3. Learn the Harmonized scale- write out the scale on paper. Using C as the example, you’ll get:
C D E F G A B C
 
On top of that write out the EXACT SAME scale starting on the third note:
E F G A B C D E
C D E F G A B C
 
Do it again a third higher to get the triads:
G A B C D E F G
E F G A B C D E
C D E F G A B C
 
And one more time to get the 7th chords”
B C D E F G A B
G A B C D E F G
E F G A B C D E
C D E F G A B C
 
Then ANALYZE those stacks so you see WHY the I and IV are major 7th, why the ii, iii, vi are minor 7th, why the V is a dominant 7, and the viii is a minor 7 b5. Instead of memorizing merely that they ARE those kinds of chord, learn WHY they are. It’ll help a lot. And a lot of this is stuff you can do on the bus, during pointless meetings, and in your head when your wife is telling you about those new shoes….
 
Point 2 and 3 lead right into the other part of the original question in this thread. Now that you own the scale, and you know how to determine the correct notes for the primary chords, find ’em on the bass. Don’t get a chord or arpeggio chart, figure them out for yourself and write your own chart. It will bring this stuff home to you in a way that merely looking it up won’t.
 
Take the chord progression to a song you know, and write out the chords. Then figure out the arpeggio for each chord. Find the notes (again, don’t limit it starting on the root) all over the neck. Then compare that to the bass line for the song. Yeah, there’ll be notes that don’t follow the arpeggio and sometimes not even the key. But look for where the chord notes ARE.
 
For example, check out what Jack Bruce plays for the Cream song “Badge”. The chords after the bass intro are Amin to D to Emin (it’s a chord that’s essentially an E root and 5 with the high alternating between F# and G- it’s an E minor tonality). For the Amin chord Jack simply plays A C and E; hammers the root for the D chord, then plays essentially an E minor scale under the Emin chord. “My Girl” has Jamerson playing just the root and fifth for the intro. “Ain’t Too Proud To Beg” is 1 3 5 on the C chord, 1 and 3 for the F chord, etc . If you KNOW the arpeggios, you’ll SEE ’em in the bass lines you know and you learn.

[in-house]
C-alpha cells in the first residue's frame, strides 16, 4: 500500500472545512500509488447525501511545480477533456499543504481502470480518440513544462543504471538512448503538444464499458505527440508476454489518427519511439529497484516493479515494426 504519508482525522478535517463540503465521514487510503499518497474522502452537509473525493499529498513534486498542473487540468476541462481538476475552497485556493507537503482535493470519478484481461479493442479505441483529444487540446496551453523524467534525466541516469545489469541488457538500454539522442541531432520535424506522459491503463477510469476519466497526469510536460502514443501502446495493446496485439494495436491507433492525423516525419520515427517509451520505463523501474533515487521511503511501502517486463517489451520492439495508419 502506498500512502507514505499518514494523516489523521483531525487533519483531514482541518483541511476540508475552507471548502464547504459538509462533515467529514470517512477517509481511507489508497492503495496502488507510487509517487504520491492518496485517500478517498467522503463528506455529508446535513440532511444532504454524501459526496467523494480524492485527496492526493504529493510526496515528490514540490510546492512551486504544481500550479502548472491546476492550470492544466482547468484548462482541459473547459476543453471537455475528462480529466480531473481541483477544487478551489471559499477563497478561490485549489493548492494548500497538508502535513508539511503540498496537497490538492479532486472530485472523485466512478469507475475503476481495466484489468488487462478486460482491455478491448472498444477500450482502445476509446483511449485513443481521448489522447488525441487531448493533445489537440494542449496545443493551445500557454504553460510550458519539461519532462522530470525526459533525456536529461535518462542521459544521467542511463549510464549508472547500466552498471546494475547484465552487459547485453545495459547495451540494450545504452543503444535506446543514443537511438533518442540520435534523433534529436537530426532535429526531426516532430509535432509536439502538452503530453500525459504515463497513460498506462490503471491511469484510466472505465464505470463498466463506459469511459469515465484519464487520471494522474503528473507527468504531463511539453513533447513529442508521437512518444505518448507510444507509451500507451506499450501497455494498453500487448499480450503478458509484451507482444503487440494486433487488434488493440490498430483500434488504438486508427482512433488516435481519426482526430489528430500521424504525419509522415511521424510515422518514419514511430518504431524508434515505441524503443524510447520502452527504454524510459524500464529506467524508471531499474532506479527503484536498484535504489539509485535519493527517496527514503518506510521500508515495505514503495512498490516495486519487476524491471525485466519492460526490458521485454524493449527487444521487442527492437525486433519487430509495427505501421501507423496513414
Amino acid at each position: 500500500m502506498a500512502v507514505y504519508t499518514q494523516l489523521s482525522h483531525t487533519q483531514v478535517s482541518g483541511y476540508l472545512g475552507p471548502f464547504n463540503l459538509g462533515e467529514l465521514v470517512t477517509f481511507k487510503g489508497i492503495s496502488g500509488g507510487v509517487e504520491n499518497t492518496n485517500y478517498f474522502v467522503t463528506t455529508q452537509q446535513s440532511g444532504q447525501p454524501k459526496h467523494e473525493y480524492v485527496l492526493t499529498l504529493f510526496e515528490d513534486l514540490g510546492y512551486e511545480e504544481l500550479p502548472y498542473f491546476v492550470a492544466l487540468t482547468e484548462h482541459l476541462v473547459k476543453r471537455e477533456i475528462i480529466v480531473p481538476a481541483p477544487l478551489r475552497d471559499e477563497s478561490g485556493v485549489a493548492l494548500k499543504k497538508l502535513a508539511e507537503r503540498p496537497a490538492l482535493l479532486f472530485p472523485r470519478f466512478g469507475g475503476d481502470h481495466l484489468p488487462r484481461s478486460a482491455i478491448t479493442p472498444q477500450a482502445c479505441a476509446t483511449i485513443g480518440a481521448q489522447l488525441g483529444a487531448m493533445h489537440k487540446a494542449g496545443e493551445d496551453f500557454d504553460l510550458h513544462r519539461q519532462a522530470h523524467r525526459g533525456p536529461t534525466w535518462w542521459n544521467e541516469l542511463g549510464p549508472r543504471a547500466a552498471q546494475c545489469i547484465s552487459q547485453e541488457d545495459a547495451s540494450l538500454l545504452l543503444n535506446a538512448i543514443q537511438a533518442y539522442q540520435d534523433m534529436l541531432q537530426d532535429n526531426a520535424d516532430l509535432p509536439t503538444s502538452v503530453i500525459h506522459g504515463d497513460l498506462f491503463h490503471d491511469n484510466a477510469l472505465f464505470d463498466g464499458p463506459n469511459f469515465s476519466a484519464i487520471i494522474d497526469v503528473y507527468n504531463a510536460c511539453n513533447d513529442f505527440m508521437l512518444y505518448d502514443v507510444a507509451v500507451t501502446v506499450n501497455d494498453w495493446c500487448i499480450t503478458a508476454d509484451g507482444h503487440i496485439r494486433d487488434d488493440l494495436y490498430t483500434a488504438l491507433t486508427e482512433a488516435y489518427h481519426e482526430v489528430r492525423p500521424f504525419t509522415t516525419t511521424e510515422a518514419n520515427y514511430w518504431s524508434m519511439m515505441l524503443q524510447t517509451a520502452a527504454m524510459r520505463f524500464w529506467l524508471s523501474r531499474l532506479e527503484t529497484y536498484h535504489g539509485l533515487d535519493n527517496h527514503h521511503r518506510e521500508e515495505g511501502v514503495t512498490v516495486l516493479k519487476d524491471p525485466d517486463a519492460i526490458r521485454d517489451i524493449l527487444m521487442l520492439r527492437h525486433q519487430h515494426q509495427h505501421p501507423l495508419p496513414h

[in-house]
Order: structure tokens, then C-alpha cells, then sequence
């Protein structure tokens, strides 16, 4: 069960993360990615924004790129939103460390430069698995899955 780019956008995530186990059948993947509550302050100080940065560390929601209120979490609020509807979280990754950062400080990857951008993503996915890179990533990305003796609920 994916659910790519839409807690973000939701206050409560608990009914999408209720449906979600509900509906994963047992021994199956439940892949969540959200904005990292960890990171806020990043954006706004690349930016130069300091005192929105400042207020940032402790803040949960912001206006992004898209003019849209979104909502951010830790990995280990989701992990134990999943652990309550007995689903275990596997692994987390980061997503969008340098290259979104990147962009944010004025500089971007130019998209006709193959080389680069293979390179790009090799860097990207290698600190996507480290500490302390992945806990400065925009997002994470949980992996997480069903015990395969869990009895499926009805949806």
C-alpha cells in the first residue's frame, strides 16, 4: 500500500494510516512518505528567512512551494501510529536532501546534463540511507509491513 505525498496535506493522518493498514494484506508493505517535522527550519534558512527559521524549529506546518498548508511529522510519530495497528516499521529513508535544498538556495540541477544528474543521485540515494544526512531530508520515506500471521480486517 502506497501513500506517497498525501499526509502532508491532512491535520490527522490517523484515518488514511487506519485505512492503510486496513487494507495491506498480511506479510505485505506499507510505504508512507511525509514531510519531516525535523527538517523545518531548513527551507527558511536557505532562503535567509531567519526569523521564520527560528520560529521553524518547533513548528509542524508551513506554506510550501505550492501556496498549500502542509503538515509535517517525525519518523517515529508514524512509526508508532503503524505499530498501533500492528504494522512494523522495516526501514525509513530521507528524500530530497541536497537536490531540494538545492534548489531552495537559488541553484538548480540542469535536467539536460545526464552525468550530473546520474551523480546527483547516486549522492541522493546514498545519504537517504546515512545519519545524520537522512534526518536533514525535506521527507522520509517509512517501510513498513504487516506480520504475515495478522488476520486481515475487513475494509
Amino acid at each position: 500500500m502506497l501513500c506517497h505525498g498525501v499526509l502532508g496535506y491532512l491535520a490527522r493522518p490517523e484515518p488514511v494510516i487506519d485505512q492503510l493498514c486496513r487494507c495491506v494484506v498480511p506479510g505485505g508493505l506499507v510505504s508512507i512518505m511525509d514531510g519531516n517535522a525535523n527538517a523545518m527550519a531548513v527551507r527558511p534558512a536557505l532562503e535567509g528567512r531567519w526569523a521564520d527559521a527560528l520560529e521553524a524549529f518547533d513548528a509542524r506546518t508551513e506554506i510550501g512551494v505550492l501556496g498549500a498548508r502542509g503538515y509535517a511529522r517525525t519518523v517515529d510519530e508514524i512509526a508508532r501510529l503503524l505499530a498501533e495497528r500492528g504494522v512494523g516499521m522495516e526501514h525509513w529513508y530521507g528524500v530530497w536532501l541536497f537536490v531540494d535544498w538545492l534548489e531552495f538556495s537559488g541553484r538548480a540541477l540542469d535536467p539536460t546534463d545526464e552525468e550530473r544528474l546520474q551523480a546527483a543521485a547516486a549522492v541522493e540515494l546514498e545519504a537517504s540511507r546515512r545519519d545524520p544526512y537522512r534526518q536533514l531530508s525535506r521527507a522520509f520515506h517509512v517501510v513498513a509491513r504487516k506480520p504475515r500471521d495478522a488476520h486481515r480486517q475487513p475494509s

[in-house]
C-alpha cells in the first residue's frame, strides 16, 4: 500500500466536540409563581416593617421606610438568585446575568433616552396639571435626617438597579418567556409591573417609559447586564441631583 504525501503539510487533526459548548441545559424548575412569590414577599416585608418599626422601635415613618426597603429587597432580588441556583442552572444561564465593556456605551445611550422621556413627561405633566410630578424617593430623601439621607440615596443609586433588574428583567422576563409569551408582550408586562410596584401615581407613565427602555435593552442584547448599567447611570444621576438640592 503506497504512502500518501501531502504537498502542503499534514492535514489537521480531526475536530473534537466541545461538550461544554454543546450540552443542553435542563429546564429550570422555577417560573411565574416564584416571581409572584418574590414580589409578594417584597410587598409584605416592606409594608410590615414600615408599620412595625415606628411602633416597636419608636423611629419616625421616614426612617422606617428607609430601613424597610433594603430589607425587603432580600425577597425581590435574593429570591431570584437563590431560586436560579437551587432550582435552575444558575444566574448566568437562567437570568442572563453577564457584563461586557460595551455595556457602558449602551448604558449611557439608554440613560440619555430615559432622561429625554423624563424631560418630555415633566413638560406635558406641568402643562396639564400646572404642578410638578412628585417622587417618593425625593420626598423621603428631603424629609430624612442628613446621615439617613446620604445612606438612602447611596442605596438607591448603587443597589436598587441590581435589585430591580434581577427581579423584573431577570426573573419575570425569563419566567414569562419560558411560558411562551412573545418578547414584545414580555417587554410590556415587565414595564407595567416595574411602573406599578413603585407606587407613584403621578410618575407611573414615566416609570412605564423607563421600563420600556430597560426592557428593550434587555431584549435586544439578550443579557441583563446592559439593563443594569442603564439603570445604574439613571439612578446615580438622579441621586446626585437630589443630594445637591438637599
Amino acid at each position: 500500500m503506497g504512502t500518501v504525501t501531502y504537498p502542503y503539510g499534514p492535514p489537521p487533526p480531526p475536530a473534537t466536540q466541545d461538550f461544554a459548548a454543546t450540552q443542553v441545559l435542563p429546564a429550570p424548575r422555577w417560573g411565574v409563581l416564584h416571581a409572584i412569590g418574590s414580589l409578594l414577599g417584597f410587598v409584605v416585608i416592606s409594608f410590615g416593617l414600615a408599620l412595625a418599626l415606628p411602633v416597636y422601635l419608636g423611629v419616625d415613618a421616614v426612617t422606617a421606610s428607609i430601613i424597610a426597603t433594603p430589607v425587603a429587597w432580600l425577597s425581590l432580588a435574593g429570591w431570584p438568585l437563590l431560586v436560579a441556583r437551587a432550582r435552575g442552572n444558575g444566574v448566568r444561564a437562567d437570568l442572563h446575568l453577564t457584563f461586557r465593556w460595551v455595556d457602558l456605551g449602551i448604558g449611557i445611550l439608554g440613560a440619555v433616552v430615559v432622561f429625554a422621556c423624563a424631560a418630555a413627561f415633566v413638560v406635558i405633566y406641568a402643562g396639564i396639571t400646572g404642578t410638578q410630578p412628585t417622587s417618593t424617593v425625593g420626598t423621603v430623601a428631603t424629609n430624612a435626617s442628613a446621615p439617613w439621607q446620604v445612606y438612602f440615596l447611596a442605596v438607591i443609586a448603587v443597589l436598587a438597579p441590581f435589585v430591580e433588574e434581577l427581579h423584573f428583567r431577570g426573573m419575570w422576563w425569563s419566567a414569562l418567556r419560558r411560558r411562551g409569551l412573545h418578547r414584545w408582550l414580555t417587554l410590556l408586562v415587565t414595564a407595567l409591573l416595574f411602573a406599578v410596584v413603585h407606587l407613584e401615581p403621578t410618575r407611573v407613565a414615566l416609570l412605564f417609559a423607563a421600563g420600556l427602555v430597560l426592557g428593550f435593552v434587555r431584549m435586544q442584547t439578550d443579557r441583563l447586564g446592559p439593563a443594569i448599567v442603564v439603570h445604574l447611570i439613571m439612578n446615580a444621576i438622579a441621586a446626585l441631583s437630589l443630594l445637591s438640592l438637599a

That’s enough of the 8 points for now, but I want to leave you with this too.
 
SING everything you play. Playing music is about sound, not physical location. If you sing everything you practice (even if you sing like me- a friend described my vocal ability as “a duet with Yoko Ono and Linda McCartney”) then every move your fingers make has a sound associated with it. So when you hear that Amin arpeggio in “Badge” your ear tells your fingers what it might be. So when you hear something similar in another song, you have a head start on finding it.
 
John
 
 
This gives a lot of material to cover, with some definite landmarks to keep in mind when monitoring progress. I’m going to follow this as best as I can to see where it takes me… I’ll probably mix it up a little bit with some other things I’m working on though.
Advertisements

2 responses

  1. Pingback: Scales, Chords & Arpeggios « Ugly Bass Face

  2. Pingback: Reading the fretboard & notation as intervallic shapes | Ugly Bass Face

Leave a Reply

Fill in your details below or click an icon to log in:

WordPress.com Logo

You are commenting using your WordPress.com account. Log Out / Change )

Twitter picture

You are commenting using your Twitter account. Log Out / Change )

Facebook photo

You are commenting using your Facebook account. Log Out / Change )

Google+ photo

You are commenting using your Google+ account. Log Out / Change )

Connecting to %s